As I’ve written in my previous article, the thought of trying to start a new relationship when you’re suffering with chronic pain can be an utterly terrifying one. When you spend your days in constant agony, it can seem impossible that anyone would ever want to be with you. It can also feel that the effort and stress of finding a new partner and starting a new relationship is just too much to bear. Couple those thoughts with the breakdown of an existing relationship (as happens all too often) and many pain sufferers start to believe that their only choice is to be alone forever.
I’m here to tell you that it doesn’t have to be that way. After two years of living with CRPS I met and then married the most wonderful man I’ve ever met. I don’t know all the answers (I wish I did), but here are my suggestions on how to make a success of dating with chronic pain.
The dating ‘marketplace’ can seem terrifying. Especially if you join a dating website or take part in an activity like speed dating, it’s really tempting to just show off the ‘best bits’ of yourself, hiding away all the things that you think are less attractive about you. Living with a disability or health condition only exacerbates that feeling that there is stuff you should conceal if you want to appear attractive.
The reality is that the right person will accept your chronic pain
They’ll understand that you can’t necessarily do everything you want to do, that sometimes you can’t get out of bed, that your relationship might not look exactly like the ones in Hollywood movies. They’ll also think you look fantastic on a day to day basis, not just in that decades-old shot of you all dolled up for a wedding. The right person won’t care. They will love you for who you are and want to be with you whatever. It’s very simple: if they don’t accept you for you, including your health problems, then they’re not the right person.
If they don’t accept you as you are, cut your losses
Of course, it’s only realistic that the flip-side means there will be people who don’t accept your disability. They won’t be able to look past it and it’ll put them off. Okay, fine. It’s their loss. I mean that absolutely sincerely; if someone can’t see beyond your mobility aids, or your medication or yes, your pain, then they’re not a partner (or even a friend) worth bothering with. You shouldn’t have to persuade anyone to be with you just because you have chronic pain. Actually strike that: you should never have to persuade anyone to be with you, full stop. If they find your pain too much to deal with as just a starting point, then they’re not going to stick around when you go through a real rough patch. Walk (or wheel, or crutch) away. They’re not worth it.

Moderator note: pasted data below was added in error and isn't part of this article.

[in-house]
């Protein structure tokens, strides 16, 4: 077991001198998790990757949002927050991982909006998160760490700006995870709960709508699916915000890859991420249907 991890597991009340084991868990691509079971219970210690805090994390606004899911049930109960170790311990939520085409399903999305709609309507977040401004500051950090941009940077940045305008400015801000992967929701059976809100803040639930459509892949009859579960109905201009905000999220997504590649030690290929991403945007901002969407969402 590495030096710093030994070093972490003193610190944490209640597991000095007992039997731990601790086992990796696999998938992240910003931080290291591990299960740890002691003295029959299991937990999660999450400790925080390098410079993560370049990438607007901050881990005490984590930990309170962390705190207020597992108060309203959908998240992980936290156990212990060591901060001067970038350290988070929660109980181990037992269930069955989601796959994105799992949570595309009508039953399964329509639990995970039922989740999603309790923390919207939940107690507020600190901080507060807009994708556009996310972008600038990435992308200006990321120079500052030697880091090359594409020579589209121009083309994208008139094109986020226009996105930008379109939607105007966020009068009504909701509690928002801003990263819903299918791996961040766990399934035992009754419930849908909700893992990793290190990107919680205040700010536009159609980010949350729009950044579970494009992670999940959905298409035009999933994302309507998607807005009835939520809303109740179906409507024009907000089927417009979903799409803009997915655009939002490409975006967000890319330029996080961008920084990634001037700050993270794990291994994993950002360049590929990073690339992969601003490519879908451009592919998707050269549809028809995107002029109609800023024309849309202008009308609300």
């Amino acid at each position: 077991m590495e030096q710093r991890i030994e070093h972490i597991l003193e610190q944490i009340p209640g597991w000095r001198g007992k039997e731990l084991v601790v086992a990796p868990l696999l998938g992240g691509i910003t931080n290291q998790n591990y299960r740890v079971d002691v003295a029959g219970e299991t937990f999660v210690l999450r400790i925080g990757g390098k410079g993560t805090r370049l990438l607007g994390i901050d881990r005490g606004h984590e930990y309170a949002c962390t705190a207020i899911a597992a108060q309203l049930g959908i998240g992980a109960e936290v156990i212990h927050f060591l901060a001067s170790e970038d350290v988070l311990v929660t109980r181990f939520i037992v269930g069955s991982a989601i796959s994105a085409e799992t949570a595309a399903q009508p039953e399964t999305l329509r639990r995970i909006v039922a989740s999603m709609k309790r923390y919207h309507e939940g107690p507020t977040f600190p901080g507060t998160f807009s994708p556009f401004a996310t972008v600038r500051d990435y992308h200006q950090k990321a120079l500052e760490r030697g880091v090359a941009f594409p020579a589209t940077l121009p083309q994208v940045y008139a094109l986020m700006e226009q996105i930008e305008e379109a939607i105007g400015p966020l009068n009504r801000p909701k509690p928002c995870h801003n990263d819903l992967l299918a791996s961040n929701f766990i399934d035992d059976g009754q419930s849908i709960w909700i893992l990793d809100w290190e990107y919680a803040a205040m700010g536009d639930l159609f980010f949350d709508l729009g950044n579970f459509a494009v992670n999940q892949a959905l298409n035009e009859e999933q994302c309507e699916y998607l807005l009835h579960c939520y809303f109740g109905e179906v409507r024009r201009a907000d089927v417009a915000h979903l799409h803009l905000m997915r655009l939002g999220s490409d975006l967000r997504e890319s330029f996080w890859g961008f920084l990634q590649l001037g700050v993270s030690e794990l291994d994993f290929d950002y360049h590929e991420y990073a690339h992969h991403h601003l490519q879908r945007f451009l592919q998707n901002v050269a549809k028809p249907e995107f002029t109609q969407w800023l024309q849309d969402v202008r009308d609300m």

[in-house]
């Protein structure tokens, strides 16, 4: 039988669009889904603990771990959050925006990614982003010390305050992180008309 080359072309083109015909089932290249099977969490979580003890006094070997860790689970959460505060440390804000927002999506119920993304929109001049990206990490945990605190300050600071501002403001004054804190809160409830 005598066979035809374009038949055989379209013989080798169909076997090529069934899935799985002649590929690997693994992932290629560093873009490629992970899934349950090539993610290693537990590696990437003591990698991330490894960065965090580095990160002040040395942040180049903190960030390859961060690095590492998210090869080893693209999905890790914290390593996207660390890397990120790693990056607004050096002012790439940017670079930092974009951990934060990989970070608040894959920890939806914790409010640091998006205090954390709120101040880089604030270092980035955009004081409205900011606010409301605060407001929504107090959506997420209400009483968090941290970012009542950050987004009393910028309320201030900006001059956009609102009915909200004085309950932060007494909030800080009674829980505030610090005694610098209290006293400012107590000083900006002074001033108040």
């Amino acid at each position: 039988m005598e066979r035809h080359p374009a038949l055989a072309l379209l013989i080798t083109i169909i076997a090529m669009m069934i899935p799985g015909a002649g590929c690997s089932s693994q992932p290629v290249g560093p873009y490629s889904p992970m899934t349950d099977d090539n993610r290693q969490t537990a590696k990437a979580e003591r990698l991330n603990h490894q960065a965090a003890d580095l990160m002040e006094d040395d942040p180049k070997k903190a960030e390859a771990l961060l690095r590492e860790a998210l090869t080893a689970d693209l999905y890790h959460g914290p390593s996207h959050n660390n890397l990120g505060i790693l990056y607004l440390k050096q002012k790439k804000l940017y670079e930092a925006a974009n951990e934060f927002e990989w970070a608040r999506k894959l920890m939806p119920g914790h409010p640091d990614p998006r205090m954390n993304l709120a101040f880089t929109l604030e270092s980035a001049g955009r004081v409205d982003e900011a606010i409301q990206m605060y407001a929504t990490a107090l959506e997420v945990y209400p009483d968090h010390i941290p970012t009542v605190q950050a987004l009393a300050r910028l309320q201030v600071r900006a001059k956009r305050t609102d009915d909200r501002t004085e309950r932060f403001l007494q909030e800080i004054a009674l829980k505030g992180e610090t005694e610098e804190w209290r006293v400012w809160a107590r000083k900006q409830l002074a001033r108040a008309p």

So when do you tell people you suffer from chronic pain?
Personally, I chose not to put details of my CRPS on my dating profile. I only had a limited wordcount and I believed (and still do believe) that there are more important things about me than the fact I have chronic pain. My other half (thankfully!) agrees with me. That doesn’t mean I hid it though; in the first email I sent to the man who’s now my husband, I laid bare the details of my conditions and its impact on my life and stressed that if he wanted to walk away, there would be no hard feelings at all. Luckily for me, he didn’t and well, the rest is history! Yes, it was terrifying to put myself out there like that, but it was a gamble that has paid off a million-fold.
Be upfront and truthful about your pain at an early stage
The longer you leave it to tell someone about your chronic pain, the bigger a deal it will become, both for you in the telling and for the other person in understanding. Don’t hide it; it might make them wonder what else you’re not telling them. It would be impossible to conceal your illness from your partner for the rest of your life and why would you even want to try to do so? The right person will be there for you, supporting you every step of the way. The sooner you’re honest about it, the sooner that can start. Get it out there, answer their questions, and then move on to talking about something much more fun.